Intermediaries are challenging the bleak forecast delivered by Standard Life Healthcare’s commercial director at Laing and Buisson’s annual PMI conference.
Laurent Pochat-Cottilloux predicted that the private medical insurance (PMI) market would lose 650,000 lives by 2012, citing the economic downturn and rising costs as key threats to the survival of the industry, compounded by a failure by providers to adequately market their offering.
“The economic storm is battering an already weak PMI market that is not in its infancy,” said Pochat-Cottilloux, who estimated that a “partial rebound” would occur with economic recovery. Beyond 2012 he envisaged three possible scenarios: government intervention (precipitated by the impossibility of the NHS funding all care), a gentle decline (if rising costs do not reach a “tipping point” for either the NHS or PMI by 2012) or the evolution of PMI as a “luxury ghetto product”.
Intermediaries contacted by Health Insurance questioned Pochat-Cottilloux’s stark prediction.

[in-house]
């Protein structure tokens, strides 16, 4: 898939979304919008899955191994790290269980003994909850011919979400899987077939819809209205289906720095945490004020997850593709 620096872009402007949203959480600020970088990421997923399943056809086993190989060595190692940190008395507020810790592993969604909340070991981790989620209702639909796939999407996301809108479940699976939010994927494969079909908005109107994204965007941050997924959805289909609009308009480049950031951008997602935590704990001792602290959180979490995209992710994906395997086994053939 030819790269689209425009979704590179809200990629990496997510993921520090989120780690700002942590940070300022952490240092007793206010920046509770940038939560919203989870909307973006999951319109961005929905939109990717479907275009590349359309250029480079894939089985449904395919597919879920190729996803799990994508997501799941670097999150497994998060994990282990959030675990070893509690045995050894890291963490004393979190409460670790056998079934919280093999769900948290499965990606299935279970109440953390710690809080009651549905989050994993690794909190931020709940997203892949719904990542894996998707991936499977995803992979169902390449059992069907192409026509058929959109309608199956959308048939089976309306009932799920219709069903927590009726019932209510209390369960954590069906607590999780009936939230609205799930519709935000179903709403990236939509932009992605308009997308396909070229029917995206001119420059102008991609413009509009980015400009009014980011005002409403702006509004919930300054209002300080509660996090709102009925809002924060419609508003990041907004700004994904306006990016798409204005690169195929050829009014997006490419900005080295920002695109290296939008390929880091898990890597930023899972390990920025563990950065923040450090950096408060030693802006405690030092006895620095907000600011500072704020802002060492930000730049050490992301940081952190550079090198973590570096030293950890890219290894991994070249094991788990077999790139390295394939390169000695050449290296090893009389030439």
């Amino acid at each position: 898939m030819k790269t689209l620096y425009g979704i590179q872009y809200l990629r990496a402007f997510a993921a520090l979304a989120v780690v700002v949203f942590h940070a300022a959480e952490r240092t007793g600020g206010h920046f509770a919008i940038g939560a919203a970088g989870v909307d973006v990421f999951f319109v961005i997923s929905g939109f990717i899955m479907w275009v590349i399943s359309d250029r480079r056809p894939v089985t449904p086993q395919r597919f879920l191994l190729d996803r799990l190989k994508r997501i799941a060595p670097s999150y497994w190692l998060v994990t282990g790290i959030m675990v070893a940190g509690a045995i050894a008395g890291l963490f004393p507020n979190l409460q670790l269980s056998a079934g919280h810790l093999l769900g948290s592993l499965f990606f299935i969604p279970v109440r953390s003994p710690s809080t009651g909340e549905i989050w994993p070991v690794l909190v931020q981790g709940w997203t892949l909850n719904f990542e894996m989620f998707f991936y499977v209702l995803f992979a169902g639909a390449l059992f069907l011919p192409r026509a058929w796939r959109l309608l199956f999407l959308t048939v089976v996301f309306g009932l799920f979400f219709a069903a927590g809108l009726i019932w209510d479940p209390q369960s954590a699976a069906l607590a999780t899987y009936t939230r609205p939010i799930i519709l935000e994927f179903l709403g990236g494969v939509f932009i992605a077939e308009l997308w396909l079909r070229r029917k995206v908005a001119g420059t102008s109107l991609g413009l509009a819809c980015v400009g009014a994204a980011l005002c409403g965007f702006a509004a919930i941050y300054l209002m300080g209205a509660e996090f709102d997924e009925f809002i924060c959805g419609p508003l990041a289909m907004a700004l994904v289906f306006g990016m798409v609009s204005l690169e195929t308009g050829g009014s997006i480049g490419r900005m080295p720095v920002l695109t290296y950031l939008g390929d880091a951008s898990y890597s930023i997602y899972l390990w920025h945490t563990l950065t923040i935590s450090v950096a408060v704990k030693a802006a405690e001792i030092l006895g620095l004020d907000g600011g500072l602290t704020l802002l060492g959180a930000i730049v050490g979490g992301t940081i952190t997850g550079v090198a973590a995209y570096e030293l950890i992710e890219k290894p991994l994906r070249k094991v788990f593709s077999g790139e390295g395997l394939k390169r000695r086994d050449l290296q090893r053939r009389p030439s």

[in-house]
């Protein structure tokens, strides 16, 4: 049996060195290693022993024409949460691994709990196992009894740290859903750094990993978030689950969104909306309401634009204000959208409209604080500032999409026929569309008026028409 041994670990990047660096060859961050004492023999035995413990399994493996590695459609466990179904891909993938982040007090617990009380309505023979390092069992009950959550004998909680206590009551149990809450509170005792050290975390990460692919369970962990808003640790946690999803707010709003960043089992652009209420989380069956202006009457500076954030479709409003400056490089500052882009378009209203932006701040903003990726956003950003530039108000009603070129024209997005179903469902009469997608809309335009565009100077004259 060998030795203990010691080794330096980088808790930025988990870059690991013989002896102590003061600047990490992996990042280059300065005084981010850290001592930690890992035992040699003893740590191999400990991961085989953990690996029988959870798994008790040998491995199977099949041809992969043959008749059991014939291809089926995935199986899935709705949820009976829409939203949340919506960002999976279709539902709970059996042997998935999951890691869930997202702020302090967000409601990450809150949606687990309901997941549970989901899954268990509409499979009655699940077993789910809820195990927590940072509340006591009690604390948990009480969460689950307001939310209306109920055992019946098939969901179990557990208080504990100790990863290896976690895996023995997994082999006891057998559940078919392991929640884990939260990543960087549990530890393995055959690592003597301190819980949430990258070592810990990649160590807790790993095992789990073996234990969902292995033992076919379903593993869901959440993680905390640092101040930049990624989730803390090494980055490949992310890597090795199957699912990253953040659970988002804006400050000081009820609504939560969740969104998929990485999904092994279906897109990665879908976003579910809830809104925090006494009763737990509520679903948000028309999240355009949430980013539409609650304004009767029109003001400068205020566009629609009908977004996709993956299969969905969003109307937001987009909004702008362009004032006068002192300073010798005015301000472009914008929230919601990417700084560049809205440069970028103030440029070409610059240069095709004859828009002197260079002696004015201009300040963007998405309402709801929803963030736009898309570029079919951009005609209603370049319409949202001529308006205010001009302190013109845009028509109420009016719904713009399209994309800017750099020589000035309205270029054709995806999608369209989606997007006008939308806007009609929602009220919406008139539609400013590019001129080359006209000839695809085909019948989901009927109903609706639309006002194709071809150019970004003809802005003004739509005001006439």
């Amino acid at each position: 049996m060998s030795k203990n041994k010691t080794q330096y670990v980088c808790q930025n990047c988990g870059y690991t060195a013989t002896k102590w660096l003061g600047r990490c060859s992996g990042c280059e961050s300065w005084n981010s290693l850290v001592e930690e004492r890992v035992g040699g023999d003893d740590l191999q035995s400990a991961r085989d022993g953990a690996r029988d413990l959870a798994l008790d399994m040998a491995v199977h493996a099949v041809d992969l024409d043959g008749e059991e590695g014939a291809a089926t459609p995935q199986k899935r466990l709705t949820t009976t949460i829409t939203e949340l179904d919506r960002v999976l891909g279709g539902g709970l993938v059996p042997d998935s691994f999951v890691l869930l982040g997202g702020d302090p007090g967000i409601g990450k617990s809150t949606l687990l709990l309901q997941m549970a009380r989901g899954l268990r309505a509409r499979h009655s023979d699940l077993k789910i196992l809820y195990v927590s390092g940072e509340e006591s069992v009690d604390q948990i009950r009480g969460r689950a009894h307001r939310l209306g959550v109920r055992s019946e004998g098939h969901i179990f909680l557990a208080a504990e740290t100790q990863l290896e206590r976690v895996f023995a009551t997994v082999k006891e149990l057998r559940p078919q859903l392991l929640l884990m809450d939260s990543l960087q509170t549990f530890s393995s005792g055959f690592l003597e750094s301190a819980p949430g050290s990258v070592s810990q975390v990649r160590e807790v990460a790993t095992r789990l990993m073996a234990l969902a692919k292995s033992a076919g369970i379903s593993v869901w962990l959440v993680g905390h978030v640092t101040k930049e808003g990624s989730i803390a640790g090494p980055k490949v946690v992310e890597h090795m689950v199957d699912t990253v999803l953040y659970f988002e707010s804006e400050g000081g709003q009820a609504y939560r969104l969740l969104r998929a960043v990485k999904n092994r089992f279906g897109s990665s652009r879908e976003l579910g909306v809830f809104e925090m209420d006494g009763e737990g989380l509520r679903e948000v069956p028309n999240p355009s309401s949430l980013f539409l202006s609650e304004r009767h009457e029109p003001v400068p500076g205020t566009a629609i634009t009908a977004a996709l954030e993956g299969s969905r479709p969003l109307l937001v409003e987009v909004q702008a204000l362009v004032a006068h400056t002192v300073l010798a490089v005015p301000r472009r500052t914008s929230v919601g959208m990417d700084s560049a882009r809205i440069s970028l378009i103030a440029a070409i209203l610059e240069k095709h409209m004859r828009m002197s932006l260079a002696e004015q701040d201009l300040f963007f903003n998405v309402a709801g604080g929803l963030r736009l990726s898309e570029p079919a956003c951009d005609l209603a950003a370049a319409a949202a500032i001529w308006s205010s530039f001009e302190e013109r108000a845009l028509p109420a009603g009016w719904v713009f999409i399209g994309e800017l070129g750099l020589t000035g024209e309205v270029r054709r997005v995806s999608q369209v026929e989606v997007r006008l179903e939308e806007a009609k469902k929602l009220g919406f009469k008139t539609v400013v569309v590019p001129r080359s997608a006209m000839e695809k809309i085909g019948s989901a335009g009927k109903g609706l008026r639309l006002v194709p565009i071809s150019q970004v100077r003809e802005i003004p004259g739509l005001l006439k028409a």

“I wouldn’t be as pessimistic as that,” said Richard Munro, managing director of PMI Health Group. “Clearly the rising cost and economic pressures are a problem but I’m not sure we are going to see a reduction on that sort of scale. People do value private healthcare and they are reluctant to cut back on it unless they really have to.”
Munro said companies were particularly reluctant to make cuts given the damage it could do to employee relations.
“We are trying to offer clients a broader range of products other than renewal in order to show that you can pick a level of cover to suit your pocket”, said Stuart Scullion, sales and marketing director at the Private Health Partnership, who said that no impact had been observed at the large corporate end of the market.
Last month, Fergus Craig, commercial director at insurer AXA PPP healthcare, told this magazine that the PMI industry was at risk of contracting by 10%, if hospital providers and consultants failed to adapt their business practices. Asked to comment on the even bleaker forecast from his equivalent at Standard Life Healthcare, he said Pochat-Cottilloux had missed out the most likely scenario.
“For a very long period of time, 10%-11% of the population has had PMI,” he pointed out. “The most likely scenario is that after some decline, in some terribly English way, we muddle on largely as is. It is a pretty resilient figure. But one thing that really concerns me is if one or two respected companies pull the plug. That could lead to a bit of a tsunami of people pulling the plug.”